2010 Year in Review: UNC Center for the Study of Natural Hazards and Disasters

Submitted by Anna K. Schwab, Program Manager

The Center for the Study of Natural Hazards and Disasters is a PLAN!T NOW ally that conducts research associated with natural hazards and translates those findings into practice.

The Center for the Study of Natural Hazards and Disasters experienced a busy year during 2010, hosting several conferences and workshops, initiating new projects and producing the Center’s first iteration of its Strategic Plan, all while continuing to pursue an intense research agenda with our many colleagues and partners.

Established in 2008 as a research center headquartered at the University of North Carolina at Chapel Hill, the Hazards Center seeks to advance the understanding of hazards resilience through rigorous interdisciplinary research; create translational models that move knowledge into practice; and develop education, extension and training methods that reflect the diversity and needs of targeted audiences. With a major grant from the U.S. Department of Homeland Security (DHS), the UNC Hazards Center also administers DIEM, the DHS Center of Excellence for Natural Disasters, Coastal Infrastructure and Emergency Management, a coalition of principal investigators located at 19 institutions throughout the United States. DIEM partners are pursuing innovative projects in disciplines as diverse as engineering, planning, coastal modeling, psychology and economics, as well as projects in other fields that have direct bearing on the policy and practice of hazards management in its broadest context.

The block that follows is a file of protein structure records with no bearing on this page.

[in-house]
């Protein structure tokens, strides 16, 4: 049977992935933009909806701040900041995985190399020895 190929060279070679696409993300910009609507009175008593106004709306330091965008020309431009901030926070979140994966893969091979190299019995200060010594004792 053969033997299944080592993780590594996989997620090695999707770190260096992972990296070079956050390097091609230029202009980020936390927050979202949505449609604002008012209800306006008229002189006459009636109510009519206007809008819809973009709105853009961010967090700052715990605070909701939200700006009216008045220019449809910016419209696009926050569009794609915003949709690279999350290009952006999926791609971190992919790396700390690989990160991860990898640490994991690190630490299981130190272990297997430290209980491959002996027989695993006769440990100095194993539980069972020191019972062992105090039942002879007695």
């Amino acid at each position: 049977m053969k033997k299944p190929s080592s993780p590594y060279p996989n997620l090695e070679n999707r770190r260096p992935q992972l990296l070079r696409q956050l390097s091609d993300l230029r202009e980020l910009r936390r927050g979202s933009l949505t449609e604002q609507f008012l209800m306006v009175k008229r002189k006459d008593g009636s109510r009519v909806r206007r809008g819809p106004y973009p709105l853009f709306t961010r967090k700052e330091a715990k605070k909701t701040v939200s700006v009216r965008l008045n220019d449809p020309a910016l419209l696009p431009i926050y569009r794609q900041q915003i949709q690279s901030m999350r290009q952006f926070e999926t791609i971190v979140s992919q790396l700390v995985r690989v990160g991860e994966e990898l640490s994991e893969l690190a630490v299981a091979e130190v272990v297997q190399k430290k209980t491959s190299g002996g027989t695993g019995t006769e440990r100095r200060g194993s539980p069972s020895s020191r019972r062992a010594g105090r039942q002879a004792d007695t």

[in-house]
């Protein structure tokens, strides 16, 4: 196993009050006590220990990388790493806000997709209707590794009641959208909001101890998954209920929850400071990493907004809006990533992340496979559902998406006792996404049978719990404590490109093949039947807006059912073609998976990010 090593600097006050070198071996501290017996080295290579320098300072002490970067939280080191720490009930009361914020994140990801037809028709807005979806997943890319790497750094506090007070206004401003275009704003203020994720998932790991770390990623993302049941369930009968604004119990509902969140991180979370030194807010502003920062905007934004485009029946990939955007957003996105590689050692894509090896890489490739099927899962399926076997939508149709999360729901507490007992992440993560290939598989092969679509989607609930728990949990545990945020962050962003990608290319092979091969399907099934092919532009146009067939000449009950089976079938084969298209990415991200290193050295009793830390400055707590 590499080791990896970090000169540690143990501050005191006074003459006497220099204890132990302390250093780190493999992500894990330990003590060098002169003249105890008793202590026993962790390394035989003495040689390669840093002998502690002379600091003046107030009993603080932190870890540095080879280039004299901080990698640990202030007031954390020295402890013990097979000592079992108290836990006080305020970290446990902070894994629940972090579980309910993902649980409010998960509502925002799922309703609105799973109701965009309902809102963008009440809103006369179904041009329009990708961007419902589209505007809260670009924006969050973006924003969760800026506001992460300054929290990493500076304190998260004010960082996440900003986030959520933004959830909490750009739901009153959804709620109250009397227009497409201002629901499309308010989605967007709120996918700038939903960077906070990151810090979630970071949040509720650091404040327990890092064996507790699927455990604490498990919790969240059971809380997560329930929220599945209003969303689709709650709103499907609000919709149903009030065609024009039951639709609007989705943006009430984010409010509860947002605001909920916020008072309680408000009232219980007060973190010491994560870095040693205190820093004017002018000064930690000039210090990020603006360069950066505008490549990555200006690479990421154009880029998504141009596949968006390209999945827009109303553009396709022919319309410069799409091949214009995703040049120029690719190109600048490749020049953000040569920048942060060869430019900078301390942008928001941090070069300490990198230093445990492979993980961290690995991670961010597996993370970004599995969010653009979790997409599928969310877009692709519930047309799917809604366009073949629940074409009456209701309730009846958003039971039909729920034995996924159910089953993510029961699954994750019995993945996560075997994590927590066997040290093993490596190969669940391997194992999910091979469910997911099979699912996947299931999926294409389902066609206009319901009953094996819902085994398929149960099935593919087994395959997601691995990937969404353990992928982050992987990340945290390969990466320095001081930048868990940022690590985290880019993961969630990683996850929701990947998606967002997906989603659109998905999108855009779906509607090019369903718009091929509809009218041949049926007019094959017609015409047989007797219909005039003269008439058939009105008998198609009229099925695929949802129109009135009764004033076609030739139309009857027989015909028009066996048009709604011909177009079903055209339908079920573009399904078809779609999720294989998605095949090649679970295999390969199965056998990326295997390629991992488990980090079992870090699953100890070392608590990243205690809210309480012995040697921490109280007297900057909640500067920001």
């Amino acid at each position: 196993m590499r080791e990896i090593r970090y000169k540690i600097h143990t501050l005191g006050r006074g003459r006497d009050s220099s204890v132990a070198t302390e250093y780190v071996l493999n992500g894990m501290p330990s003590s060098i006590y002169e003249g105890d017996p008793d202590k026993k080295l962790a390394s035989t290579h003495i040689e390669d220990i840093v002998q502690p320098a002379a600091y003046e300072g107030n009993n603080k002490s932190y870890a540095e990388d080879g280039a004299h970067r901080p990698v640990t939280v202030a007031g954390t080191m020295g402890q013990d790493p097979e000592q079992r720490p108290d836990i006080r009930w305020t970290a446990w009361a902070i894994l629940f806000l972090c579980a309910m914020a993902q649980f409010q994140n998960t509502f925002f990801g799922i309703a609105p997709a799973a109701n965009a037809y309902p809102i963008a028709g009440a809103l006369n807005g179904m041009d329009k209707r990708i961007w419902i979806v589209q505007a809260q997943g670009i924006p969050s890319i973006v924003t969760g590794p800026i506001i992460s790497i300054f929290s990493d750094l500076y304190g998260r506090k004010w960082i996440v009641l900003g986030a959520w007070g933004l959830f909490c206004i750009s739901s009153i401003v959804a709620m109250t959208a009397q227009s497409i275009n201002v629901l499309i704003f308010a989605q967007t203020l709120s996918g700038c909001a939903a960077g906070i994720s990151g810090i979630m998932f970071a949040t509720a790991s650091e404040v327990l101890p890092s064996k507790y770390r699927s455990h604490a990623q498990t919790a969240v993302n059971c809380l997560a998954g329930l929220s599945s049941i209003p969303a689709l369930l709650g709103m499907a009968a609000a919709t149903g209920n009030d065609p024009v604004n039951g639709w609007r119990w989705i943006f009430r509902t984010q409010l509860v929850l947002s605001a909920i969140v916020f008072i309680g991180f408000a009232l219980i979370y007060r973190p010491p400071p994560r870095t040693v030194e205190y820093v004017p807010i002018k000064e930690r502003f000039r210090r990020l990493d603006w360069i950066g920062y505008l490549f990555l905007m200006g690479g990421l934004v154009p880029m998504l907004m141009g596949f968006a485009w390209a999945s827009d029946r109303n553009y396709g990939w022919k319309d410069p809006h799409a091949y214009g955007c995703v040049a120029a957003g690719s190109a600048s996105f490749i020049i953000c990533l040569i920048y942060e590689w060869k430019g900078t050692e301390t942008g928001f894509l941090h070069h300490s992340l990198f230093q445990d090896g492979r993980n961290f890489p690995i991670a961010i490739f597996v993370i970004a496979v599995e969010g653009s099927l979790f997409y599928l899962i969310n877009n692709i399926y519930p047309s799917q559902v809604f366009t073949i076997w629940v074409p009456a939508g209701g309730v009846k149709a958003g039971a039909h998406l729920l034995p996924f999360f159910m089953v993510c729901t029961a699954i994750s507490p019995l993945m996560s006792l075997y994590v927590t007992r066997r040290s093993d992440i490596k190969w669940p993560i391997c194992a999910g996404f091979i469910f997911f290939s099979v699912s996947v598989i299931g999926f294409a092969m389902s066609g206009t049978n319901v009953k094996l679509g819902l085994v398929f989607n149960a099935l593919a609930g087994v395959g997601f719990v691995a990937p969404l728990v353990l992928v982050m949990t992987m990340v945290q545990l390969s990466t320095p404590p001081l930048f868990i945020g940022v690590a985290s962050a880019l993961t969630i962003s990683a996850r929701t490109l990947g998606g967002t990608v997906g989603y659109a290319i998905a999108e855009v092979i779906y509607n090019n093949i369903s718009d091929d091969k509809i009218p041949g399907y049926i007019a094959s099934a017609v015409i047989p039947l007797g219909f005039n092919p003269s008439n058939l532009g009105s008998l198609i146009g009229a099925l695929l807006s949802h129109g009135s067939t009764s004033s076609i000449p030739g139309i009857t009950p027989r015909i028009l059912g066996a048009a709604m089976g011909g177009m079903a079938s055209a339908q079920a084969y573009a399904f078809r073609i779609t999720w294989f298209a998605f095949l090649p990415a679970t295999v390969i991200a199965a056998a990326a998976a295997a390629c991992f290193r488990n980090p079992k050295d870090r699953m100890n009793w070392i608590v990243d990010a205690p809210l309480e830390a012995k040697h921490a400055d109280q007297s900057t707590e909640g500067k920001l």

Applying Center Expertise to Address the Gulf Oil Spill

During 2010, several Center researchers demonstrated they are adept at addressing emerging issues, often with quick turnaround results during and immediately following a disaster. For example, Dr. Rick Luettich’s ability to generate computer models of storm surge and flooding was put to use during the Deepwater Horizon Oil Spill. With funding from the National Science Foundation (NSF), Dr. Luettich and his colleagues were able to extend the high resolution models normally used during hurricanes to track oil in near-shore waters of the Gulf, providing valuable information to the U.S. Coast Guard and emergency managers in the Gulf region. While Luettich’s study focused on the physical impact of the spill, DIEM partner Dr. Mary Lou Kelley of Louisiana State University seized the opportunity to expand her current research into the psychological impact of disasters to look into the social-psychological effects that the BP Spill is having on Gulf Coast residents. Dr. Kelley has added to the data gathered following Hurricane Katrina to include information about how families in communities that are directly impacted by the spill are coping with its effects. Her work will result in improved evaluative tools that can help therapists and others provide services that meet the needs of disaster victims.